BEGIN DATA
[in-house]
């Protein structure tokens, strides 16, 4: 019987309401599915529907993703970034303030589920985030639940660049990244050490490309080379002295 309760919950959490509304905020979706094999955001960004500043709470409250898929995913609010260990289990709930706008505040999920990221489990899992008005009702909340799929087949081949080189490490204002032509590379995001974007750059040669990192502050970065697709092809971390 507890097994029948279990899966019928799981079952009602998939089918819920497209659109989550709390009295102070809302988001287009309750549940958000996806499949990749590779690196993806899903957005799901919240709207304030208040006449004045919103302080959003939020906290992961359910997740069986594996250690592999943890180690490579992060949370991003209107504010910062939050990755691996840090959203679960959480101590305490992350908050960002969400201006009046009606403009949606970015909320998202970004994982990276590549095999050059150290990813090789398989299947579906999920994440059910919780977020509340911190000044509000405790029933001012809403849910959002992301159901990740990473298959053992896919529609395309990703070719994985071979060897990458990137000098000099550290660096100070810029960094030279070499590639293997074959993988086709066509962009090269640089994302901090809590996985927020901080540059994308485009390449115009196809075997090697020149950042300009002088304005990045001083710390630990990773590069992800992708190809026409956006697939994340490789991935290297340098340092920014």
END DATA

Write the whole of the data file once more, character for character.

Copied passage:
[in-house]
């Protein structure tokens, strides 16, 4: 019987309401599915529907993703970034303030589920985030639940660049990244050490490309080379002295 309760919950959490509304905020979706094999955001960004500043709470409250898929995913609010260990289990709930706008505040999920990221489990899992008005009702909340799929087949081949080189490490204002032509590379995001974007750059040669990192502050970065697709092809971390 507890097994029948279990899966019928799981079952009602998939089918819920497209659109989550709390009295102070809302988001287009309750549940958000996806499949990749590779690196993806899903957005799901919240709207304030208040006449004045919103302080959003939020906290992961359910997740069986594996250690592999943890180690490579992060949370991003209107504010910062939050990755691996840090959203679960959480101590305490992350908050960002969400201006009046009606403009949606970015909320998202970004994982990276590549095999050059150290990813090789398989299947579906999920994440059910919780977020509340911190000044509000405790029933001012809403849910959002992301159901990740990473298959053992896919529609395309990703070719994985071979060897990458990137000098000099550290660096100070810029960094030279070499590639293997074959993988086709066509962009090269640089994302901090809590996985927020901080540059994308485009390449115009196809075997090697020149950042300009002088304005990045001083710390630990990773590069992800992708190809026409956006697939994340490789991935290297340098340092920014």